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New sport, Fishing with government money, the Barry Bonds balk continues...

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Government fights to keep perjury case against Barry Bonds alive

Updated Tuesday, June 2nd 2009, 11:23 AM

Legal experts said the brief federal prosecutors filed Monday requesting a reversal of a judge's decision to bar crucial evidence from home run king Barry Bonds' long-delayed perjury trial was little more than a Hail Mary pass.

Golden Gate constitutional law professor Peter Keane said the government's filing "reeks of desperation" and predicted the feds would ultimately drop the perjury case against baseball's home run king. "With this brief, the government is postponing the inevitable," Keane said.

The brief filed by federal prosecutors is in response to a ruling by U.S. District Court Judge Susan Illston, who declared in February that a heap of documentary evidence seized by the government - including doping calendars, drug tests results, and log books from the BALCO lab - amounted to hearsay. Illston's ruling severely weakened the government's case against Bonds, who faces 10 counts of perjury and one count of obstruction of justice.

"These documents tend to show that Bonds was lying when he testified in the grand jury that he did not knowingly take steroids," assistant U.S. Attorney Barbara J. Valliere wrote in a 56-page argument. "If Bonds wishes to argue that the log sheets do not reflect his urine samples, he is free to make that argument to the jury, but there is no question that this evidence meets the low standard of relevance set by the Federal Rules."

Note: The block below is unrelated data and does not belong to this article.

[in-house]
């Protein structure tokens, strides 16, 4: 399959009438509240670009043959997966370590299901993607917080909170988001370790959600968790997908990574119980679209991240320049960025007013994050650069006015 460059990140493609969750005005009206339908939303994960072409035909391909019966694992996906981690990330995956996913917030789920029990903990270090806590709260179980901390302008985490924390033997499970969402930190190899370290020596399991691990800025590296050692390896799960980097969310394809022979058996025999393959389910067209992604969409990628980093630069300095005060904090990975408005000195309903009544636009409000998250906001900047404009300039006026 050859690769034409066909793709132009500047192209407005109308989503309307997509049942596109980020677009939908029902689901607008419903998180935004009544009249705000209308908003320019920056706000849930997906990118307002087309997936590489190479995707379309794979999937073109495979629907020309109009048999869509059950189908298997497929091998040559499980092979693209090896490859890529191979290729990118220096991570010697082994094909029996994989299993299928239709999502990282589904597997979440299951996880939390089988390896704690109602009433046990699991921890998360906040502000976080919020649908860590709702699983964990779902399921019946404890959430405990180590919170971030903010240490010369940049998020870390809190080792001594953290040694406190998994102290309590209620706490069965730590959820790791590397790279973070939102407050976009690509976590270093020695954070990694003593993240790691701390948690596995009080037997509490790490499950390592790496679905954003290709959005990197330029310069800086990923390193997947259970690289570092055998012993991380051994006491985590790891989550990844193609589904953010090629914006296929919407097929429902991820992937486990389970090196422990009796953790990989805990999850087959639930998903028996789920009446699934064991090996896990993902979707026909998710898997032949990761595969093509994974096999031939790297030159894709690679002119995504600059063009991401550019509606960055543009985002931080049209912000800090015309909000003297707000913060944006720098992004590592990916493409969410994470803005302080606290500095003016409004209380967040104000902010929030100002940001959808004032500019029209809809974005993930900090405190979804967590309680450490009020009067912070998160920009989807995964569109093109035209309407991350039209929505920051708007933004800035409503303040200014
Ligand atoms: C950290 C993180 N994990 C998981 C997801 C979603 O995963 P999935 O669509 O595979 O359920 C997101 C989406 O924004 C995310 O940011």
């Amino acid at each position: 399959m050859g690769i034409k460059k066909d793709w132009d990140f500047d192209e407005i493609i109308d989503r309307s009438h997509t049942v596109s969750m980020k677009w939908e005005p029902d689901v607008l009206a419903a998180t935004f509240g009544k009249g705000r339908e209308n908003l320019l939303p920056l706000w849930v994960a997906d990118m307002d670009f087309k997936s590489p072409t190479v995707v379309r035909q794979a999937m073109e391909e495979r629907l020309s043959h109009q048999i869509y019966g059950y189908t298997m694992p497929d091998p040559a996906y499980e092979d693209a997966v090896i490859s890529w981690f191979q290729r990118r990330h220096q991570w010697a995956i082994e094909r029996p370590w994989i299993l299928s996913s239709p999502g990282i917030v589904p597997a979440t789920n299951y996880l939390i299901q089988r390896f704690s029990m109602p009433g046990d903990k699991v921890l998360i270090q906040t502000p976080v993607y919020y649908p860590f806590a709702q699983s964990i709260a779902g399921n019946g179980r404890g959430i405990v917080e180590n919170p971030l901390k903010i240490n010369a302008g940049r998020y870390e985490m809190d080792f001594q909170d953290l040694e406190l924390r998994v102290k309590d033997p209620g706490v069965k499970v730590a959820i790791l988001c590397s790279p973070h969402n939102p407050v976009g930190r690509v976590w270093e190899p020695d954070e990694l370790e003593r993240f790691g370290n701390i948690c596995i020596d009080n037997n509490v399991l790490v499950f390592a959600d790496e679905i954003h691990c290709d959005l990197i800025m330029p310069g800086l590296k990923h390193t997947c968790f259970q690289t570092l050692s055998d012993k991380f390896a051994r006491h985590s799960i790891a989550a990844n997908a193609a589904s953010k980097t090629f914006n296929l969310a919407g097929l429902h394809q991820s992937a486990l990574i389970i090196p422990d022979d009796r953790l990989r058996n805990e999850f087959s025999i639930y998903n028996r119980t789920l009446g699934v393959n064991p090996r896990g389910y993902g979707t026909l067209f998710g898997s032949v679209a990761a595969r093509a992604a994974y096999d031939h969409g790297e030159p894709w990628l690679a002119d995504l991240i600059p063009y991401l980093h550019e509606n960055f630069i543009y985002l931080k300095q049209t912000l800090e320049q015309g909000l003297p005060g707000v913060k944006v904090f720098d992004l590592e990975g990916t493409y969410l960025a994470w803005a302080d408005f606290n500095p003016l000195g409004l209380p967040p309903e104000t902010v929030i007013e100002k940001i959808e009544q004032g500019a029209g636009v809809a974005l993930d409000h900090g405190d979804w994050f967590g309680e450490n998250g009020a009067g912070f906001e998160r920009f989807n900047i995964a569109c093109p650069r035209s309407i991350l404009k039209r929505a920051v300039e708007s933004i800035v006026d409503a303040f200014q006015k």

The brief has been in the works since Feb. 27, when prosecutors announced their intention to appeal just three days before jury selection was set to begin in Bonds' trial. The case continues to pivot on Bonds' former trainer, Greg Anderson, who Illston said is the only person who can verify that the evidence relates to Bonds. Nobody expects such testimony from Anderson, who has steadfastly refused to take the stand against Bonds.

Los Angeles attorney Mark Geragos, who represented Anderson, said the government's decision to appeal Illston's ruling sounded like "the dying gasps of a prosecution."

"It was bad enough for them to appeal an evidentiary ruling," Geragos said. "Those are rarely reversed. But this is the last vestige of scoundrels."

Bonds and his team of seven lawyers will have a month to respond with a brief of their own. After that, the government will have two weeks to make its final arguments before a July 15 deadline. Bonds' lead attorney, Allen Ruby, did not return a call for comment.

If the appeals court upholds Illston's decision, the BALCO prosecutors will have to decide whether to push their case forward without the evidence or else drop the case entirely after nearly six years prosecuting BALCO and a perfect record of guilty pleas and convictions.

Bonds went before a grand jury investigating BALCO in the fall of 2003 and said he had never knowingly taken performance-enhancing drugs, swearing that he thought Anderson was only giving him legal products. Keane said the BALCO prosecutors must sense that the appeal is futile.

"She (Illston) made her call and there is no way an appellate court will reverse it, especially prior to trial," he said.

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